NASA’s schedule for the Artemis program was always unrealistic at the funding levels it had to work with. Now comes another delay, this time for NASA’s VIPER lunar rover mission.
The NASA Volatiles Investigating Polar Exploration Rover (VIPER) will be delivered to the Moon on a SpaceX Falcon Heavy rocket using the Astrobotic Griffin lander as part of NASA’s Commercial Lunar Payload Services (CLPS) program.
It was expected that the mission would take place in November 2023. Now NASA has requested to delay the mission a year until November 2024.
NASA said its “decision to pursue a 2024 delivery date results from the agency’s request to Astrobotic for additional ground testing of the company’s Griffin lunar lander.” NASA has also added US$67.8 million to the contract bringing the mission total to US$320.4 million. NASA wants to conduct “additional tests aim to reduce the overall risk to VIPER’s delivery to the Moon.”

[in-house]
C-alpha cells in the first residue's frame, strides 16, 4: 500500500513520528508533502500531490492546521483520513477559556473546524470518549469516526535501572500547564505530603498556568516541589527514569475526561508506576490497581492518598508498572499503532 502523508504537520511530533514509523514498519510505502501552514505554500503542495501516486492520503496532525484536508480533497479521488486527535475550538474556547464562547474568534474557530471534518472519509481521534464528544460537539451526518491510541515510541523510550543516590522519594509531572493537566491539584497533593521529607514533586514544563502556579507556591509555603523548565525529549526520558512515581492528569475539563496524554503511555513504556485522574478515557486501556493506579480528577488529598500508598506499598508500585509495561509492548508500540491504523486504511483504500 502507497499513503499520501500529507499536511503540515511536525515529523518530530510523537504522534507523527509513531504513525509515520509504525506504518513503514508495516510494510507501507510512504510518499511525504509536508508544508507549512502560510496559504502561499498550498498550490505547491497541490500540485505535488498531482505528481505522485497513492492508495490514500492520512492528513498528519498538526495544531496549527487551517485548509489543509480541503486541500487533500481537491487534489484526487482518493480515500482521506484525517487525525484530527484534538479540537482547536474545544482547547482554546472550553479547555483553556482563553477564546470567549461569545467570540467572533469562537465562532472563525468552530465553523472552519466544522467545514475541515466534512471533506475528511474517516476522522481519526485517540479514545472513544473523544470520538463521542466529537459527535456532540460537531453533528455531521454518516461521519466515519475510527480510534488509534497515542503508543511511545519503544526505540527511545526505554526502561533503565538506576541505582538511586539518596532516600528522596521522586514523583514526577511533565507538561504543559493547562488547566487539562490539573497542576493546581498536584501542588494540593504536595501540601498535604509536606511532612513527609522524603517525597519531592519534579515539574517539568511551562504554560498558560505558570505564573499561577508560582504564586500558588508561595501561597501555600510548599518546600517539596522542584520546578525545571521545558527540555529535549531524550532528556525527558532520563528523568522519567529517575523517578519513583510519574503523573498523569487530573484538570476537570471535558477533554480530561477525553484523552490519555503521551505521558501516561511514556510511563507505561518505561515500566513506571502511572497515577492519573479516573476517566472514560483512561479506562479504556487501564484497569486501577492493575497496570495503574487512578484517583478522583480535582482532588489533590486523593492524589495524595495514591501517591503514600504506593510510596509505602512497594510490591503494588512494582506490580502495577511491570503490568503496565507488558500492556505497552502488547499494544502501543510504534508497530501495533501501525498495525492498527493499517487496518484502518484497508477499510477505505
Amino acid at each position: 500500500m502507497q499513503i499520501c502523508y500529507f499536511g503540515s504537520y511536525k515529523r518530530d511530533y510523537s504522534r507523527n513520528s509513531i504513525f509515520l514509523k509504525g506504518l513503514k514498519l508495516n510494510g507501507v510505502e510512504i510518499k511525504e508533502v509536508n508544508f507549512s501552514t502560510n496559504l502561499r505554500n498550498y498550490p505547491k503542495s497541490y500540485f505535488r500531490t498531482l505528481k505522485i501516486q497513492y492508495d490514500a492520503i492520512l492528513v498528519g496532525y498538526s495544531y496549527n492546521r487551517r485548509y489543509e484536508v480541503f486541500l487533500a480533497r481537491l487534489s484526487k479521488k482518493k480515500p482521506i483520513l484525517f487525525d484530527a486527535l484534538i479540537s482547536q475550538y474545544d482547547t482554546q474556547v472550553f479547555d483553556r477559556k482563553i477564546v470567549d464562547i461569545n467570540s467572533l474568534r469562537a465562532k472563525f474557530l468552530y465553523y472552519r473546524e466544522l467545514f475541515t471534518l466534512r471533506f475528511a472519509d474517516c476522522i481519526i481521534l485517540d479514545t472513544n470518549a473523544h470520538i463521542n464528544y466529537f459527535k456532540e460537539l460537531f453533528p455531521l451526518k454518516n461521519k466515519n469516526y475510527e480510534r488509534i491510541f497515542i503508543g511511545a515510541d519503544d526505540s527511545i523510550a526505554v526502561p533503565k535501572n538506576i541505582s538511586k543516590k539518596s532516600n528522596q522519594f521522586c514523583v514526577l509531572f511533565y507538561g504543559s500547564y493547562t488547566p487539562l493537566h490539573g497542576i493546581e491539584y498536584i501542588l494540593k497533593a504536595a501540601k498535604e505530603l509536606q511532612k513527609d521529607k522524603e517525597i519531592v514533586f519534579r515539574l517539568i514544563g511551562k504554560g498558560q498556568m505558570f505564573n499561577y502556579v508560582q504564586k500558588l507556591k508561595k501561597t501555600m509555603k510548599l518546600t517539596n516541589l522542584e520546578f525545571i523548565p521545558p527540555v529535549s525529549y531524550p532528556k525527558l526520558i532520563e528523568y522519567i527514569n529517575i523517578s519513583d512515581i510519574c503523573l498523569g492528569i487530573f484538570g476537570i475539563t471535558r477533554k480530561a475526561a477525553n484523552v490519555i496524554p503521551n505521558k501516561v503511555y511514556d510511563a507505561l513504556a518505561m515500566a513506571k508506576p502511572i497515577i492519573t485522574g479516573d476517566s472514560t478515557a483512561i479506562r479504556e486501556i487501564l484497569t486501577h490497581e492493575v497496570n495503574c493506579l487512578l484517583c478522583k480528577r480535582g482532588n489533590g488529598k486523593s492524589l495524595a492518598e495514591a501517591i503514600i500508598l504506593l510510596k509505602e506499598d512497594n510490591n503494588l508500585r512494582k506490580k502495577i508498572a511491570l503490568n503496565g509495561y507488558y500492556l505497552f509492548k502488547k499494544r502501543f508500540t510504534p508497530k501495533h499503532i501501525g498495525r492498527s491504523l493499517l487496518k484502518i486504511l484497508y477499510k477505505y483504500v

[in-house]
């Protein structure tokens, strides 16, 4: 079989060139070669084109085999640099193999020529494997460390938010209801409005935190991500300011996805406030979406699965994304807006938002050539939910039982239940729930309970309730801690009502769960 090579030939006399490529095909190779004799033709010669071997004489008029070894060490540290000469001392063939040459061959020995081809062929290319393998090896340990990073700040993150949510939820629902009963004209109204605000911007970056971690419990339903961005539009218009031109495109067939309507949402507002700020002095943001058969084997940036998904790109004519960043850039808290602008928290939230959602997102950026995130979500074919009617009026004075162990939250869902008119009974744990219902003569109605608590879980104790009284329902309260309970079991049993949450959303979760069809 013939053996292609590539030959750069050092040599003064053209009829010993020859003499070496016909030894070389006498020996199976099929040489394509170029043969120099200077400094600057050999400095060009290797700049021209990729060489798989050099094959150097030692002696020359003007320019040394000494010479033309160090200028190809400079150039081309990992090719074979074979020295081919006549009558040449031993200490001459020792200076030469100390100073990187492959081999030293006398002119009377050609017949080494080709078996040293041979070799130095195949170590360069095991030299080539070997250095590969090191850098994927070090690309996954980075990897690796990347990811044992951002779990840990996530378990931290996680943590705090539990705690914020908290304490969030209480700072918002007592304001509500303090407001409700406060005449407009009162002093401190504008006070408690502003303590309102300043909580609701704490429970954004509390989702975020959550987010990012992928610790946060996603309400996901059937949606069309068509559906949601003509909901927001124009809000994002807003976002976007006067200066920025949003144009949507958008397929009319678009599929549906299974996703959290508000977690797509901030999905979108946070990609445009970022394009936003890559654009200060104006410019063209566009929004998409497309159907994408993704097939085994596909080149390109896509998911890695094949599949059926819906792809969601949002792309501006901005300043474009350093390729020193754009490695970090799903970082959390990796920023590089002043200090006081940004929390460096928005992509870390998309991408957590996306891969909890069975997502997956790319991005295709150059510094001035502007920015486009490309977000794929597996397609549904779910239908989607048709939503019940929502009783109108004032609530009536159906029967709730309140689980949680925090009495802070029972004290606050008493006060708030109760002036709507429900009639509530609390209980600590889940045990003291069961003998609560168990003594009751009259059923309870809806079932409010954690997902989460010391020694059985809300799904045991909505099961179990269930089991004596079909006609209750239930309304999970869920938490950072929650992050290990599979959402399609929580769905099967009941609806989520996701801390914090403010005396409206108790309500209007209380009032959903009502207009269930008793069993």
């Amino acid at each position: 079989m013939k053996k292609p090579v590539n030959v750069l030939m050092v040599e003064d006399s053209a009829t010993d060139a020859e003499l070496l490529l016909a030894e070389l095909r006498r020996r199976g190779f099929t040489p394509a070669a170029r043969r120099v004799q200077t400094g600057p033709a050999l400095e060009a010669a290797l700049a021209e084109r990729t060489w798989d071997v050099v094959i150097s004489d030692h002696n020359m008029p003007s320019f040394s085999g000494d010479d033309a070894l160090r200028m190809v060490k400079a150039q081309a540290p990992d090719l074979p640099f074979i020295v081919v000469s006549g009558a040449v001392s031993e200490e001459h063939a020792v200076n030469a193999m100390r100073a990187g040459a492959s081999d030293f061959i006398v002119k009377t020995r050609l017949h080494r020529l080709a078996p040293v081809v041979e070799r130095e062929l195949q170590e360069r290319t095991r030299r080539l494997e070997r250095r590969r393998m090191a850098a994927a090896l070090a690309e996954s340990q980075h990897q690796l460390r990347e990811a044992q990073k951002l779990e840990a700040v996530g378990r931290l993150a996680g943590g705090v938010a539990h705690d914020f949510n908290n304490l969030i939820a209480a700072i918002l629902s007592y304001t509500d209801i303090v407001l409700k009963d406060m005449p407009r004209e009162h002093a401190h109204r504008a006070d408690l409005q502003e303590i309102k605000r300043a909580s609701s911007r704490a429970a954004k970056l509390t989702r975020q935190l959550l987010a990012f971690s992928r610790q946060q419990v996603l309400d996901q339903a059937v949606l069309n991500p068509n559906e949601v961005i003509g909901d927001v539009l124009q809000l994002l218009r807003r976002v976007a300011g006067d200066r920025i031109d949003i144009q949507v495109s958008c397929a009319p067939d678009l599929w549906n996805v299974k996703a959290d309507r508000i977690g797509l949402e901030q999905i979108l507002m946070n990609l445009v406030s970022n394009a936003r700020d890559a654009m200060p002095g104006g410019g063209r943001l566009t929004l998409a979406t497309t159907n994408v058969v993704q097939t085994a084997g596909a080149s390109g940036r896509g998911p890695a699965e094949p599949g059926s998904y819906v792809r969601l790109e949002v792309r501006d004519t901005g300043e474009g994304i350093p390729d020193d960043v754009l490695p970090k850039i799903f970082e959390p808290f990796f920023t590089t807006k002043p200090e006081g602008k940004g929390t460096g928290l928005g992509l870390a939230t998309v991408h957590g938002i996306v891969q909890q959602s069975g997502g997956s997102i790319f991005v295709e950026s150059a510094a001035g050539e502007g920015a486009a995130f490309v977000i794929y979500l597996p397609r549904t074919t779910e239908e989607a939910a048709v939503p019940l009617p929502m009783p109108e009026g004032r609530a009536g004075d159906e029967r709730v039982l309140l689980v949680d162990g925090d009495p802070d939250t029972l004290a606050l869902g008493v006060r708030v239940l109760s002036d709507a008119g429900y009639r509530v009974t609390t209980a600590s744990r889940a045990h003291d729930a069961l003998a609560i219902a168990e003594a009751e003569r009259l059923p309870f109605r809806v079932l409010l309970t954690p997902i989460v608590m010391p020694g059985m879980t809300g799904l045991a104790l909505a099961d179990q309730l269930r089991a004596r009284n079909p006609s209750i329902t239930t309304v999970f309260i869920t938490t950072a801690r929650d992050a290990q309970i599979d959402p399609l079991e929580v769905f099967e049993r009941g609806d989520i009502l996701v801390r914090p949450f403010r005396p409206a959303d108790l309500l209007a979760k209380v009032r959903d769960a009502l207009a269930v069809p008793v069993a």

When VIPER reaches the lunar surface it will search for ice and other potential resources. NASA said “the measurements returned by VIPER will provide insight into the origin and distribution of water on the Moon and help determine how the Moon’s resources could be harvested for future human space exploration.”
“Through CLPS, NASA has tasked U.S. companies to perform a very challenging technological feat – to successfully land and operate on the Moon,” said Joel Kearns, deputy associate administrator for exploration in NASA’s Science Mission Directorate in Washington. “VIPER is NASA’s largest and most sophisticated science payload to be delivered to the Moon through CLPS, and we’ve implemented enhanced lander testing for this particular CLPS surface delivery.”